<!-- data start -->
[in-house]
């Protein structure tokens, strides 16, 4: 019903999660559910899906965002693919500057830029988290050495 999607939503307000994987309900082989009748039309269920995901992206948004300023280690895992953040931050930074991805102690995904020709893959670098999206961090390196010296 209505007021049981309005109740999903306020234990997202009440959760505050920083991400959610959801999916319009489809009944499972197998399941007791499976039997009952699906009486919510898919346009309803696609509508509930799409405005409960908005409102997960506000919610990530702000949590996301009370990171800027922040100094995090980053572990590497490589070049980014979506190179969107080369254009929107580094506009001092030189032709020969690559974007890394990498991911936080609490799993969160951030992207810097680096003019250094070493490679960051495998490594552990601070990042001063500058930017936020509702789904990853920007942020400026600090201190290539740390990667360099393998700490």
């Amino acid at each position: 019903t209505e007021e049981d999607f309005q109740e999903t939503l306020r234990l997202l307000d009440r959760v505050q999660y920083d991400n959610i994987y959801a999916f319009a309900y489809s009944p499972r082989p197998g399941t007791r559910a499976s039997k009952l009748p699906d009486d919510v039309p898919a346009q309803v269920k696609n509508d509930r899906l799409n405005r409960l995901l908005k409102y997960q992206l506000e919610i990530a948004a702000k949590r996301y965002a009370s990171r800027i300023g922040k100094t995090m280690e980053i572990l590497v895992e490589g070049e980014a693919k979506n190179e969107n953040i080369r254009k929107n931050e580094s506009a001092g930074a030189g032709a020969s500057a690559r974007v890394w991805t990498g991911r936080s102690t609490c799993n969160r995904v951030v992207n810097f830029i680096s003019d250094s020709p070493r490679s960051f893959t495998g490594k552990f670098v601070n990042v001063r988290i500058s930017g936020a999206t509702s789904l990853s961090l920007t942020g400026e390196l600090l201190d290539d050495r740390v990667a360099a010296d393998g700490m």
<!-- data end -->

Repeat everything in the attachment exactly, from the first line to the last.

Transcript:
[in-house]
């Protein structure tokens, strides 16, 4: 019903999660559910899906965002693919500057830029988290050495 999607939503307000994987309900082989009748039309269920995901992206948004300023280690895992953040931050930074991805102690995904020709893959670098999206961090390196010296 209505007021049981309005109740999903306020234990997202009440959760505050920083991400959610959801999916319009489809009944499972197998399941007791499976039997009952699906009486919510898919346009309803696609509508509930799409405005409960908005409102997960506000919610990530702000949590996301009370990171800027922040100094995090980053572990590497490589070049980014979506190179969107080369254009929107580094506009001092030189032709020969690559974007890394990498991911936080609490799993969160951030992207810097680096003019250094070493490679960051495998490594552990601070990042001063500058930017936020509702789904990853920007942020400026600090201190290539740390990667360099393998700490």
């Amino acid at each position: 019903t209505e007021e049981d999607f309005q109740e999903t939503l306020r234990l997202l307000d009440r959760v505050q999660y920083d991400n959610i994987y959801a999916f319009a309900y489809s009944p499972r082989p197998g399941t007791r559910a499976s039997k009952l009748p699906d009486d919510v039309p898919a346009q309803v269920k696609n509508d509930r899906l799409n405005r409960l995901l908005k409102y997960q992206l506000e919610i990530a948004a702000k949590r996301y965002a009370s990171r800027i300023g922040k100094t995090m280690e980053i572990l590497v895992e490589g070049e980014a693919k979506n190179e969107n953040i080369r254009k929107n931050e580094s506009a001092g930074a030189g032709a020969s500057a690559r974007v890394w991805t990498g991911r936080s102690t609490c799993n969160r995904v951030v992207n810097f830029i680096s003019d250094s020709p070493r490679s960051f893959t495998g490594k552990f670098v601070n990042v001063r988290i500058s930017g936020a999206t509702s789904l990853s961090l920007t942020g400026e390196l600090l201190d290539d050495r740390v990667a360099a010296d393998g700490m």